HELSINKI, May 22 (Reuters) - Finland’s Outokumpu, one of the world’s largest makers of stainless steel, believes the European Commission will come up with safeguard measures next month to protect the industry, its chief executive said.
European steel exports are due to take a hit from President Donald Trump’s move to impose a tariff of 25 percent on U.S. steel imports.
The industry is also worried that the EU will see a surge in imports as steel which would have gone to the U.S. market is diverted to Europe.
“All the steel that has been deflected out of the U.S. is looking for another home. Some of that will come to Europe, and that is our main concern, a big danger,” Outokumpu Chief Executive Roeland Baan said in an interview.
While Outokumpu is set to benefit from the U.S. tariffs — thanks to its operations in the United States and an exemption for Mexico — it has lobbied hard in the EU for safeguard measures.
Baan said he has personally met with Trade Commissioner Cecilia Malmstrom and Vice-president Jyrki Katainen several times.
“We have been very active... We expect that during June the safeguard measures will be announced.”
U.S. tariffs have been postponed on Canada, the EU and Mexico until June 1. Baan said those tariffs looked hard to avoid.
“What I’ve heard up to now is that we’re not very close to have a deal with the U.S.”
Shares in Outokumpu were knocked last month as the company reported a fall in quarterly profits and a weak outlook.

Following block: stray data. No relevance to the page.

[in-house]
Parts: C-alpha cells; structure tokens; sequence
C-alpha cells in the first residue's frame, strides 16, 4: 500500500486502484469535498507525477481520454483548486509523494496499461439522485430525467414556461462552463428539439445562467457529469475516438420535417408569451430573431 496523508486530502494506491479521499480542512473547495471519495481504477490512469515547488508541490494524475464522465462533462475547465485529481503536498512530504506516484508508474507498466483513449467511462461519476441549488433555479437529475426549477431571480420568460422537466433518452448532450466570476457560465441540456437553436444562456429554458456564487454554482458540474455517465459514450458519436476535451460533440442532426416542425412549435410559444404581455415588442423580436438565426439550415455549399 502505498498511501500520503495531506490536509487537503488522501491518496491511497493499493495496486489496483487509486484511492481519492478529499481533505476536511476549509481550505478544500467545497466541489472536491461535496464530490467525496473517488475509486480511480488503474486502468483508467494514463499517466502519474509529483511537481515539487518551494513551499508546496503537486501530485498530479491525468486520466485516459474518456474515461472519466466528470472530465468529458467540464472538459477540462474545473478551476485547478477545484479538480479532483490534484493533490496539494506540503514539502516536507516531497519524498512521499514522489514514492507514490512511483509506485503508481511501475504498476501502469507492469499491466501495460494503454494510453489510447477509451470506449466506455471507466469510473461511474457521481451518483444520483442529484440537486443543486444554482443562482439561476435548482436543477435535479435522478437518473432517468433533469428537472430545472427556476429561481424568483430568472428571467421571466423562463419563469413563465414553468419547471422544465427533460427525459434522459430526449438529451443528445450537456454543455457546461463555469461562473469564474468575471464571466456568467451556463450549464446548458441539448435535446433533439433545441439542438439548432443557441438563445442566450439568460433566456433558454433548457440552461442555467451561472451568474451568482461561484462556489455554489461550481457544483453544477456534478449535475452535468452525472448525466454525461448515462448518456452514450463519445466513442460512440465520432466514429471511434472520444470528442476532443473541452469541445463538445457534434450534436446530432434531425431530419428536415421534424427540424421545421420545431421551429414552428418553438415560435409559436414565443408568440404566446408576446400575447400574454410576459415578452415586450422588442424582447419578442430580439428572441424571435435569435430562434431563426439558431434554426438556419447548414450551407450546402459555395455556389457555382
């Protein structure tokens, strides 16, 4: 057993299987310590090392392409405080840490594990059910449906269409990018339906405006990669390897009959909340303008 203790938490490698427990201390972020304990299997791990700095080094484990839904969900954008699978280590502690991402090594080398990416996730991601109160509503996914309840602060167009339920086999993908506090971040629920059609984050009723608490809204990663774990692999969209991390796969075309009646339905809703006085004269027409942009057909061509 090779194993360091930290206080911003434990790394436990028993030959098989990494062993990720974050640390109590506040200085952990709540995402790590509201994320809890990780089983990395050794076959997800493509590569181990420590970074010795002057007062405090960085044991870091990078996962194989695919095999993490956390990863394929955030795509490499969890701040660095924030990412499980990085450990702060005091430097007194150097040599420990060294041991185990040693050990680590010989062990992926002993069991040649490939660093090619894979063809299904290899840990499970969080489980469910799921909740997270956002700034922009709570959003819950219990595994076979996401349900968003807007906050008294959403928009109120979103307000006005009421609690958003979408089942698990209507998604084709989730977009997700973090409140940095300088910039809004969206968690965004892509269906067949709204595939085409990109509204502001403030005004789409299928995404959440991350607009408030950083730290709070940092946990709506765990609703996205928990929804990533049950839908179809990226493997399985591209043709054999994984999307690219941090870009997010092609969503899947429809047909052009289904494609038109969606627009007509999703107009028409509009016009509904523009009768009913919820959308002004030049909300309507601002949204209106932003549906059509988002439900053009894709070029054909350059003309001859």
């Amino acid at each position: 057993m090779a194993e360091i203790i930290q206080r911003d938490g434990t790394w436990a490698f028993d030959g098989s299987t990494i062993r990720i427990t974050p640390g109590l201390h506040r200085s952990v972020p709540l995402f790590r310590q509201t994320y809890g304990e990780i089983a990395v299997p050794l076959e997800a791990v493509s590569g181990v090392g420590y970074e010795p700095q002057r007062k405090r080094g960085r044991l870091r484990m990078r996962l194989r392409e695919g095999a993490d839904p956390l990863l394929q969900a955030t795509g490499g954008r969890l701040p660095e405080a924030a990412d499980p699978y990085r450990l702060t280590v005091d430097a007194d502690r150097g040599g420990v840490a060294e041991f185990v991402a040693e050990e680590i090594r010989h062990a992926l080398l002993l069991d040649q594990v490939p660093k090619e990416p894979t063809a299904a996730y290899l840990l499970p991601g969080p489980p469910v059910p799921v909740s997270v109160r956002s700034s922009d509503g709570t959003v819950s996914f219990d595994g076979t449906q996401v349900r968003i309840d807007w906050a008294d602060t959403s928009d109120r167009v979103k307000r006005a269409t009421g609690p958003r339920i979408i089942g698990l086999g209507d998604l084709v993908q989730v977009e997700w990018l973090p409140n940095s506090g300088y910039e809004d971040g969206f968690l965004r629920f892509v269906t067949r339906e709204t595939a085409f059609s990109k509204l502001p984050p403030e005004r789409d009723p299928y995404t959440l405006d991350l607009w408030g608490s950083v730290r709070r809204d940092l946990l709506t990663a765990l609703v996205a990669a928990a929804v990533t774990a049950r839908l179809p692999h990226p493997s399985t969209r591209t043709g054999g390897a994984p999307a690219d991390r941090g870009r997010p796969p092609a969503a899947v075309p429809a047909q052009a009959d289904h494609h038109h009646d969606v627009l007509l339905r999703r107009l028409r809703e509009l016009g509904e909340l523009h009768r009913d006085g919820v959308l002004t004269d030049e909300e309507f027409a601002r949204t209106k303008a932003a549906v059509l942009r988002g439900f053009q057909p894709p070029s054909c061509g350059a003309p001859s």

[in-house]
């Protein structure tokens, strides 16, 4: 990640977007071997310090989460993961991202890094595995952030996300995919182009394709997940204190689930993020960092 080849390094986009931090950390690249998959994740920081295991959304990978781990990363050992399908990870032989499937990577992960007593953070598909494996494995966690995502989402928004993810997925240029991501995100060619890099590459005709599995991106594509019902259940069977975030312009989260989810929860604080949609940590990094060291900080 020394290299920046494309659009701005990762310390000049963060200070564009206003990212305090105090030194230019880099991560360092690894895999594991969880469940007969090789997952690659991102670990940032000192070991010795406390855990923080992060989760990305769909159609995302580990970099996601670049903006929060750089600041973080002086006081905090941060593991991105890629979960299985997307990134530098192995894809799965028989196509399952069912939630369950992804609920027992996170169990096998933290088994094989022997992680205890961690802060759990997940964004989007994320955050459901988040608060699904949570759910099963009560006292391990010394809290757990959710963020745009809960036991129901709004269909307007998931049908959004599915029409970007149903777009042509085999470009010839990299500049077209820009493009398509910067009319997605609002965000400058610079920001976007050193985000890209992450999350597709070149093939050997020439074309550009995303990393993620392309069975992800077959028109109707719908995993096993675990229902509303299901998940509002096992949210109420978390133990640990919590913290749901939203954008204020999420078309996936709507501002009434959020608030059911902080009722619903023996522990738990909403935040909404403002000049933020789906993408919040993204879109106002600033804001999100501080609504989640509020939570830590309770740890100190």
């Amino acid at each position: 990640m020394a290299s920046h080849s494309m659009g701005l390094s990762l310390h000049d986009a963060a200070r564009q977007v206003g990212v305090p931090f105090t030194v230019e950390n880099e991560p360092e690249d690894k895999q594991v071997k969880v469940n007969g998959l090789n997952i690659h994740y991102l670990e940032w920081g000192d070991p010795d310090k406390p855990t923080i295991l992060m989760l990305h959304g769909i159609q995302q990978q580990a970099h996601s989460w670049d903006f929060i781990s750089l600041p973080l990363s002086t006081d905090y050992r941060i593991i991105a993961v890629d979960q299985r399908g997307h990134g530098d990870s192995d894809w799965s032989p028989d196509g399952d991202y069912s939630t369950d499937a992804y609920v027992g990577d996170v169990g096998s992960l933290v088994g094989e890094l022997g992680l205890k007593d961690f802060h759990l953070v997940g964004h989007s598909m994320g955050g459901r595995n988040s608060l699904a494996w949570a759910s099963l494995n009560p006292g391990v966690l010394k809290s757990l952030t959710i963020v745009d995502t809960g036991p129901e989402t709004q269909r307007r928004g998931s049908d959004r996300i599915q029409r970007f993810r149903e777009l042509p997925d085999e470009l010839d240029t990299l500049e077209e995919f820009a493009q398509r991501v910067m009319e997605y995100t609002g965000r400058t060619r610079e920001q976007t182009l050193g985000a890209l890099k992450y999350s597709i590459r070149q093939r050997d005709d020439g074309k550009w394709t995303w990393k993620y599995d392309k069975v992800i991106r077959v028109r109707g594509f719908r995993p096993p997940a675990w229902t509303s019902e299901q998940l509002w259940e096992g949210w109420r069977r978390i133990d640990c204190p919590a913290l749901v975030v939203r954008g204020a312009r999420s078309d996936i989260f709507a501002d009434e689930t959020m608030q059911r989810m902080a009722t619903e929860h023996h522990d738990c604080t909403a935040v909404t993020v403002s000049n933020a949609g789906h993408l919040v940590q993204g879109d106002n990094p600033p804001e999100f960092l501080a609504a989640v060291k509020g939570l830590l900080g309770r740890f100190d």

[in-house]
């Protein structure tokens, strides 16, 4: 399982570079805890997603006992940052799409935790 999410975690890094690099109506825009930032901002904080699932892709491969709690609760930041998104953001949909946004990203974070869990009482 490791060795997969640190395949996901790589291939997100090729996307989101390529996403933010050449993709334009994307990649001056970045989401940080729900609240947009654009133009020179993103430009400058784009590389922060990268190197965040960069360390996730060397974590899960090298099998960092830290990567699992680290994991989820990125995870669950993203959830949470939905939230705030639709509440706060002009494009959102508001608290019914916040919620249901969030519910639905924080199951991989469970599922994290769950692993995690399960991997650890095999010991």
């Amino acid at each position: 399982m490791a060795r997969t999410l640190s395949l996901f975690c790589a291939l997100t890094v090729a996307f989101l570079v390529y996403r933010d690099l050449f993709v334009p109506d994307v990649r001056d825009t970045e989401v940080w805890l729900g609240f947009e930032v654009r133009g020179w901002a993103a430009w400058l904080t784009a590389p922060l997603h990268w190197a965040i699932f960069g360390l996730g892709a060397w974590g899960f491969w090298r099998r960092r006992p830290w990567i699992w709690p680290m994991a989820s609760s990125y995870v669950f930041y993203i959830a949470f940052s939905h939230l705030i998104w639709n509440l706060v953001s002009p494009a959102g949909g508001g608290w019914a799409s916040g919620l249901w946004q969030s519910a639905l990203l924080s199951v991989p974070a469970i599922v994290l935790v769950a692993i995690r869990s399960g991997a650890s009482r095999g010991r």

The company has had trouble ramping up its new mill in Calvert, Alabama, which dragged its Americas unit into a quarterly loss.
A recent analyst note suggested that the company was losing patience with the mill and might consider a disposal. Baan denied such thinking.
“United States is the third largest stainless market... to leave that would be strategically foolish.”
Baan said the mill would gather pace as new investments will broaden its product portfolio, while he believed that U.S. customers would start increasing their orders as Outokumpu gains their trust.
Some analysts have their doubts about Outokumpu’s target of 750 million euros ($882 million) in core annual profit by 2020, up from 631 million last year.
“For our vision of 2020, we’ve come an extremely long way, we’re further than halfway in terms of our performance. So we will make it by the end of 2020,” Baan said.
Outokumpu’s largest competitors include China’s Tsingshan and TISCO, Spain’s Acerinox and Luxembourg-based Aperam .
$1 = 0.8503 euros Reporting by Jussi Rosendahl; editing by Jason Neely